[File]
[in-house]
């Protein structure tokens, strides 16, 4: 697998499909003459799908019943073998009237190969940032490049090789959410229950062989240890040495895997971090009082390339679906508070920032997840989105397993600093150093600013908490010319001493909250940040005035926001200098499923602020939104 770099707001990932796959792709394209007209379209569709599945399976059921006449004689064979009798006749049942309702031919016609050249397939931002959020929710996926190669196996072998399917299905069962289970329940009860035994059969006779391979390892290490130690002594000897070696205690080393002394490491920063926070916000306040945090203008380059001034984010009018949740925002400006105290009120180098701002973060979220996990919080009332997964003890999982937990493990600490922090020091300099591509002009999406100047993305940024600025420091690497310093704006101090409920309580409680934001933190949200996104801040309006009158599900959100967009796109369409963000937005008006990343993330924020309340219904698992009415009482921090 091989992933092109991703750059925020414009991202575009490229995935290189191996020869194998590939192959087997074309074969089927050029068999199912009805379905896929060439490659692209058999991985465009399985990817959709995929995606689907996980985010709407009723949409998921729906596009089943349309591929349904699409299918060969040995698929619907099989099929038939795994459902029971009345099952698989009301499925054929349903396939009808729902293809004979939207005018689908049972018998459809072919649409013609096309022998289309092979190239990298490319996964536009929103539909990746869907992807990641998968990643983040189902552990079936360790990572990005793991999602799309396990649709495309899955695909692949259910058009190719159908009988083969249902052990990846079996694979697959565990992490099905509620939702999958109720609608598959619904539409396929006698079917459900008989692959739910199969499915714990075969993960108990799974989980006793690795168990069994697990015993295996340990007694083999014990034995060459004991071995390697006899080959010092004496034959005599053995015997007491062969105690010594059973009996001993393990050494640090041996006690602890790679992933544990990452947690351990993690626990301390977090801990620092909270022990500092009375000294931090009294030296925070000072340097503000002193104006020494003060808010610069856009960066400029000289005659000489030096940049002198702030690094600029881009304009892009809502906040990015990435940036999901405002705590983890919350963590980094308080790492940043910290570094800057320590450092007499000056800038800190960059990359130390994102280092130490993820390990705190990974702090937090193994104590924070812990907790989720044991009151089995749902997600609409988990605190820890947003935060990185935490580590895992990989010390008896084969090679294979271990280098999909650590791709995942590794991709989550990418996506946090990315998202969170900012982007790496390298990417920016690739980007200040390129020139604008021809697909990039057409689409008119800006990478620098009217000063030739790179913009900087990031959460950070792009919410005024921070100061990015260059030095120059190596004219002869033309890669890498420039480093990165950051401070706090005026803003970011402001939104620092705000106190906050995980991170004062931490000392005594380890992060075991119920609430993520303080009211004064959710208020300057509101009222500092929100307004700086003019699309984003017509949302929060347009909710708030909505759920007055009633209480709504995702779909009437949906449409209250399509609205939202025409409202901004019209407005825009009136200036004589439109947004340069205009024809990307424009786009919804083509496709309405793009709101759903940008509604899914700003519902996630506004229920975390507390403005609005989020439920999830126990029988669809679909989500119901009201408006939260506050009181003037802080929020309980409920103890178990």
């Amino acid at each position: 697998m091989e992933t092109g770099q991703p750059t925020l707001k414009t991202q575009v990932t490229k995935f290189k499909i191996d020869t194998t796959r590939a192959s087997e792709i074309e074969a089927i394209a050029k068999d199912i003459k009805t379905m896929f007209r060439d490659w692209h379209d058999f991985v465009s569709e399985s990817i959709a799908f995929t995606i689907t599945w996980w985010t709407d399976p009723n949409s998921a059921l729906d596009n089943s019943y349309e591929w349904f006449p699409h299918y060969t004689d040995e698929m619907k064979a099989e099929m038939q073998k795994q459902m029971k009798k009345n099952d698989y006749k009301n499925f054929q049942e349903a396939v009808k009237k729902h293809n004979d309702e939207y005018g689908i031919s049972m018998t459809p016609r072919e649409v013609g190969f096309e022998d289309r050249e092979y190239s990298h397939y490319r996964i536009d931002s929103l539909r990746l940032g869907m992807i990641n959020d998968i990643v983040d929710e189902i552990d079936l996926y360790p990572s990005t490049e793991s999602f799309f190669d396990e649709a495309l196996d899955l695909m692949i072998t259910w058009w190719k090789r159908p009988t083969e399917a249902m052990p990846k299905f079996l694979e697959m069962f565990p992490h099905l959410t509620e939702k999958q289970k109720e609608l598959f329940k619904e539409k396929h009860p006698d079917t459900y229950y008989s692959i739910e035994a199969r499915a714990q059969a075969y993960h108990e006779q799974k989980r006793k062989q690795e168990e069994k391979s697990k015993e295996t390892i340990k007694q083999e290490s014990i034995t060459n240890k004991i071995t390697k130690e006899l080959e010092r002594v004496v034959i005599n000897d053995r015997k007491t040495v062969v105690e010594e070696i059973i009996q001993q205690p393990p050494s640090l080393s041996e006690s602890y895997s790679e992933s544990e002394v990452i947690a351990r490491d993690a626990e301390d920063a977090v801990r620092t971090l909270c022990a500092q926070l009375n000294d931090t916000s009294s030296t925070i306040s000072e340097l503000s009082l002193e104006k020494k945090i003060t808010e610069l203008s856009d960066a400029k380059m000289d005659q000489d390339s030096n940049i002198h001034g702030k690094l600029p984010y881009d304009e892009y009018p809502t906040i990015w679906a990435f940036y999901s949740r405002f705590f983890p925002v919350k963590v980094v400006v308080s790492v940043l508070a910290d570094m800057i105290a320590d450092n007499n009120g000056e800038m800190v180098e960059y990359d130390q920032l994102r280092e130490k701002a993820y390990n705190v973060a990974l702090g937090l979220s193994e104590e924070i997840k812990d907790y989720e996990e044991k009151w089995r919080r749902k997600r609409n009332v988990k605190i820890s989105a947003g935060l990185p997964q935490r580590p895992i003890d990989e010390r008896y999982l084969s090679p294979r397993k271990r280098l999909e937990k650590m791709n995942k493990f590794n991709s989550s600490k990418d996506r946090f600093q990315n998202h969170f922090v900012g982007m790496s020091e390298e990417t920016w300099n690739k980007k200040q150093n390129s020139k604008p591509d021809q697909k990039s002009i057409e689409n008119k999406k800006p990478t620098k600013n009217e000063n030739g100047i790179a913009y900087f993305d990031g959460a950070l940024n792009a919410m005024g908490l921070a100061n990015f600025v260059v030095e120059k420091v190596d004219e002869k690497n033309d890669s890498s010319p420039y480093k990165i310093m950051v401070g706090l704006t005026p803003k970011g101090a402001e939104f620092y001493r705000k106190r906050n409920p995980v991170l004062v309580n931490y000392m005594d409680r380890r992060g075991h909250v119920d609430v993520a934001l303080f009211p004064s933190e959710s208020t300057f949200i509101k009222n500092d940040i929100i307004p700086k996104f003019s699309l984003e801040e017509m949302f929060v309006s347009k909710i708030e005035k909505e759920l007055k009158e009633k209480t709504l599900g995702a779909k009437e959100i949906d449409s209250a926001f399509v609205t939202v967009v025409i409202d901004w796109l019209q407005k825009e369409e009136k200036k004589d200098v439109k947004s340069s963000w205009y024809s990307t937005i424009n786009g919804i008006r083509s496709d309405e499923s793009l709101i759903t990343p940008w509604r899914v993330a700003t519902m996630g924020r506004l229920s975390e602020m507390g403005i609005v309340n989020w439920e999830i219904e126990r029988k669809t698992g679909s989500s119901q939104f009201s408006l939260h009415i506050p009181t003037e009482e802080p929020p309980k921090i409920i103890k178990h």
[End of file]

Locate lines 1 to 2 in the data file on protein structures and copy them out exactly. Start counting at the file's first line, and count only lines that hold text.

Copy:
[in-house]
């Protein structure tokens, strides 16, 4: 697998499909003459799908019943073998009237190969940032490049090789959410229950062989240890040495895997971090009082390339679906508070920032997840989105397993600093150093600013908490010319001493909250940040005035926001200098499923602020939104 770099707001990932796959792709394209007209379209569709599945399976059921006449004689064979009798006749049942309702031919016609050249397939931002959020929710996926190669196996072998399917299905069962289970329940009860035994059969006779391979390892290490130690002594000897070696205690080393002394490491920063926070916000306040945090203008380059001034984010009018949740925002400006105290009120180098701002973060979220996990919080009332997964003890999982937990493990600490922090020091300099591509002009999406100047993305940024600025420091690497310093704006101090409920309580409680934001933190949200996104801040309006009158599900959100967009796109369409963000937005008006990343993330924020309340219904698992009415009482921090 091989992933092109991703750059925020414009991202575009490229995935290189191996020869194998590939192959087997074309074969089927050029068999199912009805379905896929060439490659692209058999991985465009399985990817959709995929995606689907996980985010709407009723949409998921729906596009089943349309591929349904699409299918060969040995698929619907099989099929038939795994459902029971009345099952698989009301499925054929349903396939009808729902293809004979939207005018689908049972018998459809072919649409013609096309022998289309092979190239990298490319996964536009929103539909990746869907992807990641998968990643983040189902552990079936360790990572990005793991999602799309396990649709495309899955695909692949259910058009190719159908009988083969249902052990990846079996694979697959565990992490099905509620939702999958109720609608598959619904539409396929006698079917459900008989692959739910199969499915714990075969993960108990799974989980006793690795168990069994697990015993295996340990007694083999014990034995060459004991071995390697006899080959010092004496034959005599053995015997007491062969105690010594059973009996001993393990050494640090041996006690602890790679992933544990990452947690351990993690626990301390977090801990620092909270022990500092009375000294931090009294030296925070000072340097503000002193104006020494003060808010610069856009960066400029000289005659000489030096940049002198702030690094600029881009304009892009809502906040990015990435940036999901405002705590983890919350963590980094308080790492940043910290570094800057320590450092007499000056800038800190960059990359130390994102280092130490993820390990705190990974702090937090193994104590924070812990907790989720044991009151089995749902997600609409988990605190820890947003935060990185935490580590895992990989010390008896084969090679294979271990280098999909650590791709995942590794991709989550990418996506946090990315998202969170900012982007790496390298990417920016690739980007200040390129020139604008021809697909990039057409689409008119800006990478620098009217000063030739790179913009900087990031959460950070792009919410005024921070100061990015260059030095120059190596004219002869033309890669890498420039480093990165950051401070706090005026803003970011402001939104620092705000106190906050995980991170004062931490000392005594380890992060075991119920609430993520303080009211004064959710208020300057509101009222500092929100307004700086003019699309984003017509949302929060347009909710708030909505759920007055009633209480709504995702779909009437949906449409209250399509609205939202025409409202901004019209407005825009009136200036004589439109947004340069205009024809990307424009786009919804083509496709309405793009709101759903940008509604899914700003519902996630506004229920975390507390403005609005989020439920999830126990029988669809679909989500119901009201408006939260506050009181003037802080929020309980409920103890178990």